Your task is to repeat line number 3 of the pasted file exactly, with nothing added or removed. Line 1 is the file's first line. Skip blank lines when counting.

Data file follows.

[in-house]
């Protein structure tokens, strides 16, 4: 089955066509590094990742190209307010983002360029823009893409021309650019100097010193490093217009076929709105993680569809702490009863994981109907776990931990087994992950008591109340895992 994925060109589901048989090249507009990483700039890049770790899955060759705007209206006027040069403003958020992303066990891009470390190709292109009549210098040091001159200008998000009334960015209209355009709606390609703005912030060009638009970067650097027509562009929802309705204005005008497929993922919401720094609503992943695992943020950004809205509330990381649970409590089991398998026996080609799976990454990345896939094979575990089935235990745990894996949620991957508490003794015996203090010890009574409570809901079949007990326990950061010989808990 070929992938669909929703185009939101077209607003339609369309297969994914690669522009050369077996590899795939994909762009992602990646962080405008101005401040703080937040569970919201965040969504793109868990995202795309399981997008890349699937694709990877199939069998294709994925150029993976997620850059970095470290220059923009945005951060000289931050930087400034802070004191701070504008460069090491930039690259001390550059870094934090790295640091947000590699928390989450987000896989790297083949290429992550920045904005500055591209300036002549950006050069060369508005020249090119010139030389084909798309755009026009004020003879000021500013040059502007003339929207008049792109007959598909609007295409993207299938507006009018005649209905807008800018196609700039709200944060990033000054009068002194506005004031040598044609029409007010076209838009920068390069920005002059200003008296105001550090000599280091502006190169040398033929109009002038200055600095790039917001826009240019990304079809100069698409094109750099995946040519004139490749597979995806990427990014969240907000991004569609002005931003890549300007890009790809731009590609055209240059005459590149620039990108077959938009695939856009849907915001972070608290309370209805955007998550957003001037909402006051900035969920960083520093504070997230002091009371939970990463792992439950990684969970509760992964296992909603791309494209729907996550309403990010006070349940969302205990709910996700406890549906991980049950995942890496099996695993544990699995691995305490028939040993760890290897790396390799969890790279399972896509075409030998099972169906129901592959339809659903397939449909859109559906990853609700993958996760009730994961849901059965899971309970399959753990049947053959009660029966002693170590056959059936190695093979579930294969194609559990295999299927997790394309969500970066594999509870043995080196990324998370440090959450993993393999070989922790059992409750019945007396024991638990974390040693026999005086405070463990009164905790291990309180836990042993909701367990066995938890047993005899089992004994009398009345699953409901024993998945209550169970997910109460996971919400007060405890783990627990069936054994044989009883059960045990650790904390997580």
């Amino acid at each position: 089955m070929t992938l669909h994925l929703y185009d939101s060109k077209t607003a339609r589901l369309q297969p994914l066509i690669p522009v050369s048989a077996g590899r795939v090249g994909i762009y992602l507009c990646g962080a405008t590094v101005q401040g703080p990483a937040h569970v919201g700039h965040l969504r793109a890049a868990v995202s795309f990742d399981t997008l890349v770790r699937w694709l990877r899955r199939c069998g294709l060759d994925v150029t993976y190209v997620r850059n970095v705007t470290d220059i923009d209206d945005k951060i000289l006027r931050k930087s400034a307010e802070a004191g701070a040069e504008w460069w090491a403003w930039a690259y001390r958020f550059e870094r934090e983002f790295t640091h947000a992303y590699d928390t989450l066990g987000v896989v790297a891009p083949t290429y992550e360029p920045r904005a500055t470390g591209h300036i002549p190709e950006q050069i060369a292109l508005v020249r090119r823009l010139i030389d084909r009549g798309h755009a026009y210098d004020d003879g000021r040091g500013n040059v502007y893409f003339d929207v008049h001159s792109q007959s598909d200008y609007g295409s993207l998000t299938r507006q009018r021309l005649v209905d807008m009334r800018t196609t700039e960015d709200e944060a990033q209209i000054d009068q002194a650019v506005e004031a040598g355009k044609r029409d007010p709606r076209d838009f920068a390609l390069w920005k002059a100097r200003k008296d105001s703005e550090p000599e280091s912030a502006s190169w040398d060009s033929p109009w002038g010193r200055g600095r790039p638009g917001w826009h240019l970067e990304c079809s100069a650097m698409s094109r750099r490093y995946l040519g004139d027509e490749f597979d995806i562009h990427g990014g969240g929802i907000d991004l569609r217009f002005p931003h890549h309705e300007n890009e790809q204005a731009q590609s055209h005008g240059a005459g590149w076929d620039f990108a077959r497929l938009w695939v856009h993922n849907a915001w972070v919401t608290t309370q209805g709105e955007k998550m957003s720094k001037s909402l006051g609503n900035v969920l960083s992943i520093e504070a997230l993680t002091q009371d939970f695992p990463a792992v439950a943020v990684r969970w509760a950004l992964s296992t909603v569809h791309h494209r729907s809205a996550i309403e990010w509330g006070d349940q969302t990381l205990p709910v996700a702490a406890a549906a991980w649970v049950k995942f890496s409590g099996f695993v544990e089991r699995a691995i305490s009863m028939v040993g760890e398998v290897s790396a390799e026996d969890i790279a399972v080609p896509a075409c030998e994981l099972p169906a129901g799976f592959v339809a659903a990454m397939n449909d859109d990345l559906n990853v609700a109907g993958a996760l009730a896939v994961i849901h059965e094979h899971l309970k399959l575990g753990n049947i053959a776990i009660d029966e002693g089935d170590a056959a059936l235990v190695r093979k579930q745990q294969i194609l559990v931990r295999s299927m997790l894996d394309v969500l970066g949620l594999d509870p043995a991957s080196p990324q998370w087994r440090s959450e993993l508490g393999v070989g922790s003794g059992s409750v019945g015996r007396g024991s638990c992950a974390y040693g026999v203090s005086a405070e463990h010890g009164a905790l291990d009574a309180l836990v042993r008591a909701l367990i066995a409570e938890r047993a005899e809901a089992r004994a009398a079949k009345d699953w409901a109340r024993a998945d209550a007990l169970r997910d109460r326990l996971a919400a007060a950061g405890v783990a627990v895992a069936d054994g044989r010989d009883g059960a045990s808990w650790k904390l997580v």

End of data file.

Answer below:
């Amino acid at each position: 089955m070929t992938l669909h994925l929703y185009d939101s060109k077209t607003a339609r589901l369309q297969p994914l066509i690669p522009v050369s048989a077996g590899r795939v090249g994909i762009y992602l507009c990646g962080a405008t590094v101005q401040g703080p990483a937040h569970v919201g700039h965040l969504r793109a890049a868990v995202s795309f990742d399981t997008l890349v770790r699937w694709l990877r899955r199939c069998g294709l060759d994925v150029t993976y190209v997620r850059n970095v705007t470290d220059i923009d209206d945005k951060i000289l006027r931050k930087s400034a307010e802070a004191g701070a040069e504008w460069w090491a403003w930039a690259y001390r958020f550059e870094r934090e983002f790295t640091h947000a992303y590699d928390t989450l066990g987000v896989v790297a891009p083949t290429y992550e360029p920045r904005a500055t470390g591209h300036i002549p190709e950006q050069i060369a292109l508005v020249r090119r823009l010139i030389d084909r009549g798309h755009a026009y210098d004020d003879g000021r040091g500013n040059v502007y893409f003339d929207v008049h001159s792109q007959s598909d200008y609007g295409s993207l998000t299938r507006q009018r021309l005649v209905d807008m009334r800018t196609t700039e960015d709200e944060a990033q209209i000054d009068q002194a650019v506005e004031a040598g355009k044609r029409d007010p709606r076209d838009f920068a390609l390069w920005k002059a100097r200003k008296d105001s703005e550090p000599e280091s912030a502006s190169w040398d060009s033929p109009w002038g010193r200055g600095r790039p638009g917001w826009h240019l970067e990304c079809s100069a650097m698409s094109r750099r490093y995946l040519g004139d027509e490749f597979d995806i562009h990427g990014g969240g929802i907000d991004l569609r217009f002005p931003h890549h309705e300007n890009e790809q204005a731009q590609s055209h005008g240059a005459g590149w076929d620039f990108a077959r497929l938009w695939v856009h993922n849907a915001w972070v919401t608290t309370q209805g709105e955007k998550m957003s720094k001037s909402l006051g609503n900035v969920l960083s992943i520093e504070a997230l993680t002091q009371d939970f695992p990463a792992v439950a943020v990684r969970w509760a950004l992964s296992t909603v569809h791309h494209r729907s809205a996550i309403e990010w509330g006070d349940q969302t990381l205990p709910v996700a702490a406890a549906a991980w649970v049950k995942f890496s409590g099996f695993v544990e089991r699995a691995i305490s009863m028939v040993g760890e398998v290897s790396a390799e026996d969890i790279a399972v080609p896509a075409c030998e994981l099972p169906a129901g799976f592959v339809a659903a990454m397939n449909d859109d990345l559906n990853v609700a109907g993958a996760l009730a896939v994961i849901h059965e094979h899971l309970k399959l575990g753990n049947i053959a776990i009660d029966e002693g089935d170590a056959a059936l235990v190695r093979k579930q745990q294969i194609l559990v931990r295999s299927m997790l894996d394309v969500l970066g949620l594999d509870p043995a991957s080196p990324q998370w087994r440090s959450e993993l508490g393999v070989g922790s003794g059992s409750v019945g015996r007396g024991s638990c992950a974390y040693g026999v203090s005086a405070e463990h010890g009164a905790l291990d009574a309180l836990v042993r008591a909701l367990i066995a409570e938890r047993a005899e809901a089992r004994a009398a079949k009345d699953w409901a109340r024993a998945d209550a007990l169970r997910d109460r326990l996971a919400a007060a950061g405890v783990a627990v895992a069936d054994g044989r010989d009883g059960a045990s808990w650790k904390l997580v």